For the fastest start on the season, plant thyme transplants. Space young thyme plants about 10-12 inches apart. Dig a hole and place transplants at the same depth as they were in the container.
You can also plant thyme seeds, but they typically take between 14-21 days to sprout, whether started indoors or direct seeded in the outdoor garden. Sow seeds about 1/8-inch deep and thin seedlings to about 10 inches apart.
Requirements for growing thyme
Because thyme originated in the sunny Mediterranean, plant in a sunny spot with 6 to 8 hours of full sun.
Thyme grows best in a fertile, well-draining soil, like sandy loam. Avoid soil that holds too much water, like clayey soil, because thyme roots have a tendency to rot.
Thyme prefers a dry soil, so cut back on watering once plants are established and start growing. Water just enough to keep plants from wilting. One fertilizer application of a balanced fertilizer each season may be enough.
Combating Pests and other Problems
Thyme is an easy to grow herb, but there are a few pests that can cause problems, such as aphids and spider mites.
Aphids are tiny, pear-shaped insects that suck fluids from plants and spread plant viruses. These insect pests usually show up in clusters and leave behind a sticky substance called honeydew.
Spider mites are tiny pests that feed on many vegetables and herbs, like thyme. Their feeding can cause leaves to turn yellow and drop. Spider mites are hard to see, but you can spot their light webbing on plant stems.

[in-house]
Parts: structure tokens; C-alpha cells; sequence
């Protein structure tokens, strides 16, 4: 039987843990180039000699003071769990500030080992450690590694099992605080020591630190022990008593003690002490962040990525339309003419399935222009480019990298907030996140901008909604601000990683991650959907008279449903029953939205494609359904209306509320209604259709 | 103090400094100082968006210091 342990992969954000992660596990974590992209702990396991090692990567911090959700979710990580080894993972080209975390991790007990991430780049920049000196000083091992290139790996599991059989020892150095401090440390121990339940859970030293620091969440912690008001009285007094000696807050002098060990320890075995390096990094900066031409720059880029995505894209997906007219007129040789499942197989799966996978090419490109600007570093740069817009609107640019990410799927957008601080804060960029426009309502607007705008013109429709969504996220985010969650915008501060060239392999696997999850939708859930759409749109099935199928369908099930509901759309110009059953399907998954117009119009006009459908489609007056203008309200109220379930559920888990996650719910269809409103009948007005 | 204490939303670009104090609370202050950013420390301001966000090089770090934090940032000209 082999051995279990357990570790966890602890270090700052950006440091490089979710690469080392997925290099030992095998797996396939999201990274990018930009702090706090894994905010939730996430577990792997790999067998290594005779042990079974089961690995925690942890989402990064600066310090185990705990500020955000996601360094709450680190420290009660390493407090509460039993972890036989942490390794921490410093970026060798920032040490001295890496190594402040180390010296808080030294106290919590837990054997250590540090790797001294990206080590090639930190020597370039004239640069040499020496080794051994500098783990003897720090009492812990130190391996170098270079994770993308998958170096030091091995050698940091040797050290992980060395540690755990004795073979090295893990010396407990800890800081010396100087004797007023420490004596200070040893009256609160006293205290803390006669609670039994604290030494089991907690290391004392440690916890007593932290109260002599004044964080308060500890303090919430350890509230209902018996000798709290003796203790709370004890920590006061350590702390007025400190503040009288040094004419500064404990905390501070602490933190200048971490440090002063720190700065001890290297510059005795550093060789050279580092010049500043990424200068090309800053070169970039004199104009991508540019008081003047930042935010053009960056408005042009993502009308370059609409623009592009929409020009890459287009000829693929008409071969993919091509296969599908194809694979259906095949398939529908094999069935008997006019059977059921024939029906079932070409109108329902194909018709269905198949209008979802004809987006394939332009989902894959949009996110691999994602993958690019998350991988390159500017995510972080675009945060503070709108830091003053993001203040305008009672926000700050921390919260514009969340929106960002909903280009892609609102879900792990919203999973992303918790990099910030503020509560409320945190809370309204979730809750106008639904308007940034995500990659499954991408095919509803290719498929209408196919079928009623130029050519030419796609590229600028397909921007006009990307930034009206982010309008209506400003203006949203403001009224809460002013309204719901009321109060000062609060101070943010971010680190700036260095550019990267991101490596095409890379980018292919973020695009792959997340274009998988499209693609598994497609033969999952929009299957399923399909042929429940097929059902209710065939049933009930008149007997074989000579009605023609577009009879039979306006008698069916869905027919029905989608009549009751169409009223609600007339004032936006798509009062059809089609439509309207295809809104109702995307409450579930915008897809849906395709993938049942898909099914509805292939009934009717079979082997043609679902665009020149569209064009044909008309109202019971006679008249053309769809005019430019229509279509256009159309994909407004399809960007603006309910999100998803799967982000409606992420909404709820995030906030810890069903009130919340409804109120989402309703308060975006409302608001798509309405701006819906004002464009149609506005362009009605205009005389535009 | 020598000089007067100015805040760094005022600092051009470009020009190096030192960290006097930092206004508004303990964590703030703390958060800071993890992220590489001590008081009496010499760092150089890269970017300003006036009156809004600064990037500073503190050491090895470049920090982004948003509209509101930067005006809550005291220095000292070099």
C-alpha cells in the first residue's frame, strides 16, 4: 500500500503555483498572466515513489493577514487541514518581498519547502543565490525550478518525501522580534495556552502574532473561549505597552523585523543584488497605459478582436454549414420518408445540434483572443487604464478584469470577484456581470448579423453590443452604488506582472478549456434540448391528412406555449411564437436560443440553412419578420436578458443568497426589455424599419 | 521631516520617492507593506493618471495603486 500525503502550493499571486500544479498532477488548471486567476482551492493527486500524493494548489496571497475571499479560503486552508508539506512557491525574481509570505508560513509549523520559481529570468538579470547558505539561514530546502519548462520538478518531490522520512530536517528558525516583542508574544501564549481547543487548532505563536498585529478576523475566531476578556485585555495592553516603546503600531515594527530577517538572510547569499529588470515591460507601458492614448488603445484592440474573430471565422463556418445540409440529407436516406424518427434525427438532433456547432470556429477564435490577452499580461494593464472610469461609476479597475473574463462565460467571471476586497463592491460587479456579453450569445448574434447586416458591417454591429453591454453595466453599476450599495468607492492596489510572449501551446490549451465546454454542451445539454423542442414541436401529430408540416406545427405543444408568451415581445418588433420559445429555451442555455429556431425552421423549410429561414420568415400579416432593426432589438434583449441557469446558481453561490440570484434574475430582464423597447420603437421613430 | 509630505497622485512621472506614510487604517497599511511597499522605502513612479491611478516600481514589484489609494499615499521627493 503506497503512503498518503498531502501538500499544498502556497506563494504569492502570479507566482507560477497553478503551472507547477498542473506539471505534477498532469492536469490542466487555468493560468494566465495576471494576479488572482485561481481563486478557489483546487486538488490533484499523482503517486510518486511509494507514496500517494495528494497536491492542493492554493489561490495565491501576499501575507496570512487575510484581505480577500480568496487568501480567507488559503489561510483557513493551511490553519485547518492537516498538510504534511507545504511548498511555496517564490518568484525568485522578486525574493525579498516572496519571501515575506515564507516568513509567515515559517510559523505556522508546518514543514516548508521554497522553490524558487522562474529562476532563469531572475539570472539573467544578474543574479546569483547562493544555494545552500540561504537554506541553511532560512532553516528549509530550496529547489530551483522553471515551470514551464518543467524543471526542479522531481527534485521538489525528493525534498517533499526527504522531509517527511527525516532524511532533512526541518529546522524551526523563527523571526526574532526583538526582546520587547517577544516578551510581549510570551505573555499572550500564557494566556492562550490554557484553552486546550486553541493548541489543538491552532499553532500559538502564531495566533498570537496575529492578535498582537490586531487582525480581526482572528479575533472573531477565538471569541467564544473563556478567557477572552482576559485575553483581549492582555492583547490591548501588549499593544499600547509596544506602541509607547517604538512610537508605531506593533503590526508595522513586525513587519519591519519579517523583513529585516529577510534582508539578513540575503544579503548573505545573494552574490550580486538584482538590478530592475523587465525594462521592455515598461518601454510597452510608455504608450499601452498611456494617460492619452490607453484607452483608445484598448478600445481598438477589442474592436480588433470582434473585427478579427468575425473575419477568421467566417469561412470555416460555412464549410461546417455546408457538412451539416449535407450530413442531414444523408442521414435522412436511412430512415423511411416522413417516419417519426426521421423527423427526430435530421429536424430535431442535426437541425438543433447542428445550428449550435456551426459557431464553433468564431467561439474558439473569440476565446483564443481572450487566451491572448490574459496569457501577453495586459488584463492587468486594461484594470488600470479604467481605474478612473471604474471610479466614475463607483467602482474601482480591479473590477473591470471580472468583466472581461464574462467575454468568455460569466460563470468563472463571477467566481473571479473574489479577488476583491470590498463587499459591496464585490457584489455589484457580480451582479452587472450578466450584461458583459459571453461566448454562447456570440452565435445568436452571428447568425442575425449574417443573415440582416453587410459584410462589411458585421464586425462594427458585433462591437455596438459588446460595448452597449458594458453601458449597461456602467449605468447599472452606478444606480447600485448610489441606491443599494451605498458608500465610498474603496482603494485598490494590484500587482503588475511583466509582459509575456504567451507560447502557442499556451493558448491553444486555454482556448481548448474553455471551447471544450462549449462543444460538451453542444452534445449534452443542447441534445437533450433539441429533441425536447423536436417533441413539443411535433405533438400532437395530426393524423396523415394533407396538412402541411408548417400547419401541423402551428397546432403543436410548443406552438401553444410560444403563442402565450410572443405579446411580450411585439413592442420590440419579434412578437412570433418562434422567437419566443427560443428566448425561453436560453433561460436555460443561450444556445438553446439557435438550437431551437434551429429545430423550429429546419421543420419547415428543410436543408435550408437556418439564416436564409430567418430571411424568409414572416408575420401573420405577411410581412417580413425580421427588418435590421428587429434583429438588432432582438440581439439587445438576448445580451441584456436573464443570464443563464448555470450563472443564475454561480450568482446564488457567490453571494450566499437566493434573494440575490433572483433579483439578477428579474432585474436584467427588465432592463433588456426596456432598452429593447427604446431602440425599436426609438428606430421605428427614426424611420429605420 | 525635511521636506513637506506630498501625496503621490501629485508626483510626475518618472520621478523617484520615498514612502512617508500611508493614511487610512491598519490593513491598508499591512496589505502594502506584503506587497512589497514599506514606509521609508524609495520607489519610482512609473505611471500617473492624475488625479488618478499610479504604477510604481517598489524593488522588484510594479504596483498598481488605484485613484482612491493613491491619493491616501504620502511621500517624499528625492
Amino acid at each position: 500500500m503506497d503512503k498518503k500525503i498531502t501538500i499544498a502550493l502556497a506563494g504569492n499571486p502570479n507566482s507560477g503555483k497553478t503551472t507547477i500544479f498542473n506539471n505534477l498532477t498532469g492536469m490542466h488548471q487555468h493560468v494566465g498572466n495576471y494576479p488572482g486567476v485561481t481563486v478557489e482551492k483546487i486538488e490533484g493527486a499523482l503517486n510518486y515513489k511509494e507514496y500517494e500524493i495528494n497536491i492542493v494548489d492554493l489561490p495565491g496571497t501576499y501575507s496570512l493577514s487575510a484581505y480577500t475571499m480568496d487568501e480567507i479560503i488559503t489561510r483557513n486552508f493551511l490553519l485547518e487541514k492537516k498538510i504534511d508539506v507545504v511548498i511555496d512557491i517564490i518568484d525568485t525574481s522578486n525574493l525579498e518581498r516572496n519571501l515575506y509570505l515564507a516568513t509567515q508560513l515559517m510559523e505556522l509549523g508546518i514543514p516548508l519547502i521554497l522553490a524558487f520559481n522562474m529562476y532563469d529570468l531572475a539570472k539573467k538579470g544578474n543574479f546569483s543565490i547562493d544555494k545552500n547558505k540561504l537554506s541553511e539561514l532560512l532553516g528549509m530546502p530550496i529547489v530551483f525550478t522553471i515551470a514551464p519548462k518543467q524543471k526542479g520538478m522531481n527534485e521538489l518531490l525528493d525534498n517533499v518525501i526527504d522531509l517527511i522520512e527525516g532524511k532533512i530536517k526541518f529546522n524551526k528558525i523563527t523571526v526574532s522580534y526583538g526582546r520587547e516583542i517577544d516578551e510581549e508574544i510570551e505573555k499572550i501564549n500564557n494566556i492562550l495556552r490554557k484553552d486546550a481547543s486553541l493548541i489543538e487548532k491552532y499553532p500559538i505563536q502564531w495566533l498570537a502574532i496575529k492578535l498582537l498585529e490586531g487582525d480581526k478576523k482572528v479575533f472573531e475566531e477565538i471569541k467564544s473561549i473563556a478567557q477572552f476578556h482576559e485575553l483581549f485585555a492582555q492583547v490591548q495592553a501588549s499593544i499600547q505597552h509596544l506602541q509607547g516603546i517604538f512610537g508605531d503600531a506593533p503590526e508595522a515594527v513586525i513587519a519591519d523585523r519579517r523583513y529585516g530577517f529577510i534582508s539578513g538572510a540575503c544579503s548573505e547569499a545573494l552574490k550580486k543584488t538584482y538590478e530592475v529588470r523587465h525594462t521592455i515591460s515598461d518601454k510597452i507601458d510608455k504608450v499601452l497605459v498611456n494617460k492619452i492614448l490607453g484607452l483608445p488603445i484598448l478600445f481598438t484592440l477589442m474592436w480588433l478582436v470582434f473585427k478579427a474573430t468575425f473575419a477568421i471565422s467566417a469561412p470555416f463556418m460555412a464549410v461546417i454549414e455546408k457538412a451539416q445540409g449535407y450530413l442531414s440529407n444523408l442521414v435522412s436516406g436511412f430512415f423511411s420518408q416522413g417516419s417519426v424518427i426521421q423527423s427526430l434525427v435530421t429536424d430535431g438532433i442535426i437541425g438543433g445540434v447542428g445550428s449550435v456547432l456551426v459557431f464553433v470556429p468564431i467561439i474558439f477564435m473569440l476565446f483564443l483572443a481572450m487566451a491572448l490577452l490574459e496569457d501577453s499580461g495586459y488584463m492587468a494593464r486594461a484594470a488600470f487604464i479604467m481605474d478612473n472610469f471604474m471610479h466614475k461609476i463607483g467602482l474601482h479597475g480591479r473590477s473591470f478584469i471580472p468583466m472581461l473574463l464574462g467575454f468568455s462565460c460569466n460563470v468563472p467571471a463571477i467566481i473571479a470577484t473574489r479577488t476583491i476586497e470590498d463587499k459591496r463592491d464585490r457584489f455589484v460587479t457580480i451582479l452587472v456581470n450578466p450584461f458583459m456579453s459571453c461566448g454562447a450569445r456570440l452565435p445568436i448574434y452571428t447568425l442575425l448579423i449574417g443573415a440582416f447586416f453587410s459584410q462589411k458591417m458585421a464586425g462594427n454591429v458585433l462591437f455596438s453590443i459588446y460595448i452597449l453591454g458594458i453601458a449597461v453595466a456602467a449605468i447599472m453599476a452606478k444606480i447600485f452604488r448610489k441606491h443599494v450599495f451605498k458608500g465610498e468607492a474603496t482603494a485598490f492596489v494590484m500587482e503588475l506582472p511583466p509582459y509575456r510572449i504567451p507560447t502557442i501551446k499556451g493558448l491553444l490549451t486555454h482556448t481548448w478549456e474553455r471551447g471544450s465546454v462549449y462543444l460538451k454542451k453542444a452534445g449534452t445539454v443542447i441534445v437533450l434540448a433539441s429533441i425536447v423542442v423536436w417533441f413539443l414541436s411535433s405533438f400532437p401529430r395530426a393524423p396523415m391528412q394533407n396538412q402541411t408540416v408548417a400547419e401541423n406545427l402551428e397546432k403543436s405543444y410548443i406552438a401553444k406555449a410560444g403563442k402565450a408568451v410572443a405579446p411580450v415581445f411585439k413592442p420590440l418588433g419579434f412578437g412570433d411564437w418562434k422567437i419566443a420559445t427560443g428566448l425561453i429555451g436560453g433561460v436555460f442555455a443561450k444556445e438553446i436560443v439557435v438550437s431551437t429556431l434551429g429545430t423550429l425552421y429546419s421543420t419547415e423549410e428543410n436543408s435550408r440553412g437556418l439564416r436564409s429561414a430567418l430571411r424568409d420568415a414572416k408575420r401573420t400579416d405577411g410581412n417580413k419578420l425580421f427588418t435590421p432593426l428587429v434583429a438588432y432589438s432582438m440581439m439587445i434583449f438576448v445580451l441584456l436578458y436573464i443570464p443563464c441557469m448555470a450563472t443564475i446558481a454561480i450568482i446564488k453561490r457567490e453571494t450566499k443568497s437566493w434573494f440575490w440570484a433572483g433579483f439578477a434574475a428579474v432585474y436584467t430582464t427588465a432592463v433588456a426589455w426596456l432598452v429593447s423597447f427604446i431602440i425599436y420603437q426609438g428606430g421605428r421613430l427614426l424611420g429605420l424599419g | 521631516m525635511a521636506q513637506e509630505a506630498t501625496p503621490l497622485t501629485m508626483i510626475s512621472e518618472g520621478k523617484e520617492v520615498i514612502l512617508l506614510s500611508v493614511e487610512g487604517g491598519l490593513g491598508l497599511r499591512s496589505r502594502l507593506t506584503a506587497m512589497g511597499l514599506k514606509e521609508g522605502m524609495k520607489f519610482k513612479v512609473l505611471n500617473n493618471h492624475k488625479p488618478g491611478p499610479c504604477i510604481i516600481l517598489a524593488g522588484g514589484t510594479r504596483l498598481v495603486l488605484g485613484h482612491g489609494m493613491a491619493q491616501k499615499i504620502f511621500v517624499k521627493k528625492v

Get rid of both aphids and spider mites in the same way: Use strong blasts of water from a garden hose to wash pests off plants. Spray on top, between and under leaves to get at all surfaces. Respray as needed until pest activity stops.
Another problem that might crop up when growing thyme is a fungal disease called Alternaria blight or Alternaria leaf spot. This fungus shows up during warm and humid weather as yellow, brown or black spots on lower leaves.
To keep the fungus from spreading, remove any leaves and stems that show symptoms. Sometimes it’s best to remove and dispose of the whole plant.
To avoid fungal diseases in the first place, plan for wide spacing between plants to improve air circulation, and water only at the soil surface to keep foliage dry.
How to grow thyme in containers
Herbs can grow well in containers, either planted on their own or with other herbs. Select a large enough container that matches the size of the mature plants. A big enough container allows plants to grow a healthy root system, plus larger pots won’t need watering quite as often as small containers.